F.J. - Thank you. It's this Saturday night. I'm up with David Nevue, Robin Speilberg, Kori Linae Carothers, and Michele McLaughlin. This is actually very exciting because Signature Solo is actually my first solo piano album, and yet my whole life I was a solo piano player. It took me a long time to come back to my roots. This will be my third time to these awards. Last year I won the "Best Piano with Instrumentation" award. It's been great.
R.V.B. - Good luck this Saturday and thank you for taking this time with me. I appreciate it. Your music is wonderful.
F.J. - Thank you very much Rob.
Follow up question - post winning ZMR Award for Best Solo Piano Album
F.J. - I had a wonderful time at the ZMR Awards - there is a real sense of family and camaraderie. I was aware how hard it was to pick the Solo Piano winner because everyone had commented it was the most difficult to make a call on. I count the other four finalists amongst my very good friends and when I won, the first part of my speech was to thank them and say that they must have thrown five stones in the air to see which came down first. I do feel very privileged and honoured to have been in the company of Kori Carothers, Michele Mclaughlin, David Nevue and Robin Spielberg. Signature Solo was my first solo album, recorded on a Steinway in single takes to hi def formats and later into CD and mp3. I was able to thank the radio stations that voted for me, my producer Cookie Marenco, Engineer Patrick and label Tiny Island Music/Blue Coast Records as well as PR Beth Hilton - the B Company and Radio PR Ed Bonk - Lazz Promotions. I also mentioned my excitement to present the second part of the 'Signature' Series with the newly released Signature Synchronicity which features the same 10 tracks with full studio production (lyrics, instrumentation). It was recorded on an Aussie hand made Stuart and Son's piano and produced by Will Ackerman, Tom Eaton and James Englund. Its only just out. To me, this award is recognition that makes me feel enabled to continue - its International radio saying that they like what I'm doing - in this crazy and difficult industry any form of justification is welcomed!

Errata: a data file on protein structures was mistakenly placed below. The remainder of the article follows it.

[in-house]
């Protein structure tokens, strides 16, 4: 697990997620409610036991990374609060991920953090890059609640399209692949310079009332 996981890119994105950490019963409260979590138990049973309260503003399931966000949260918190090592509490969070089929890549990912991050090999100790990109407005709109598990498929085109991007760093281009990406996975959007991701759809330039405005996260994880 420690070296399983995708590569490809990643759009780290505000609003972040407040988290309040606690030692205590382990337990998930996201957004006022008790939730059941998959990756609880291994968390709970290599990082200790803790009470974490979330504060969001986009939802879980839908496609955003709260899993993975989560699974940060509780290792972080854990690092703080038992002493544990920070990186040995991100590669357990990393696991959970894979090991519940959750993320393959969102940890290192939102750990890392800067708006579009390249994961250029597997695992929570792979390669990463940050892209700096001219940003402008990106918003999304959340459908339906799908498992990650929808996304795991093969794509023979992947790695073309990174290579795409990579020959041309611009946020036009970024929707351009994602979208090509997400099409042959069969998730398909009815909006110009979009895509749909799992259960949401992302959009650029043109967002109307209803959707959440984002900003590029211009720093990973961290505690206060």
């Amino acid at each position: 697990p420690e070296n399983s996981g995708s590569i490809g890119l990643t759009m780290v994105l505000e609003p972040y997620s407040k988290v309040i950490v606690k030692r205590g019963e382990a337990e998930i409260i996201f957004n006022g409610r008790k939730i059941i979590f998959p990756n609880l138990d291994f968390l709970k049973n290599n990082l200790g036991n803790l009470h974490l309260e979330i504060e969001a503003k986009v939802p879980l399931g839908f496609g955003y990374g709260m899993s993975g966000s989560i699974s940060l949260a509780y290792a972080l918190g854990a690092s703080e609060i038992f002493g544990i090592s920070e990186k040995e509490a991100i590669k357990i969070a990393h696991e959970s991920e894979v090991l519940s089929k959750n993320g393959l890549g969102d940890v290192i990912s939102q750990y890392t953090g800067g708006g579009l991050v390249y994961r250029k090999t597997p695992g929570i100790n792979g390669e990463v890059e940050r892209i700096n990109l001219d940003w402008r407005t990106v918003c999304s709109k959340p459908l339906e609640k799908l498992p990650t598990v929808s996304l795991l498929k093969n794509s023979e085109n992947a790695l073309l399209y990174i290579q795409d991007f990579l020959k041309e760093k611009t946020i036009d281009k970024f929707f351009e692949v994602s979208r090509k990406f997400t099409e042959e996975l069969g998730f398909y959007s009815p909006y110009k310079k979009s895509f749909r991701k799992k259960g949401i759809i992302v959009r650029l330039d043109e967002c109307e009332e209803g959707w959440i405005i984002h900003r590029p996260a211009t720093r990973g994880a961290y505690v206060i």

Interview Conducted by Robert von Bernewitz
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For more information on Fiona Joy visit her website www.fionajoy.com
Special thanks to Beth Ann Hilton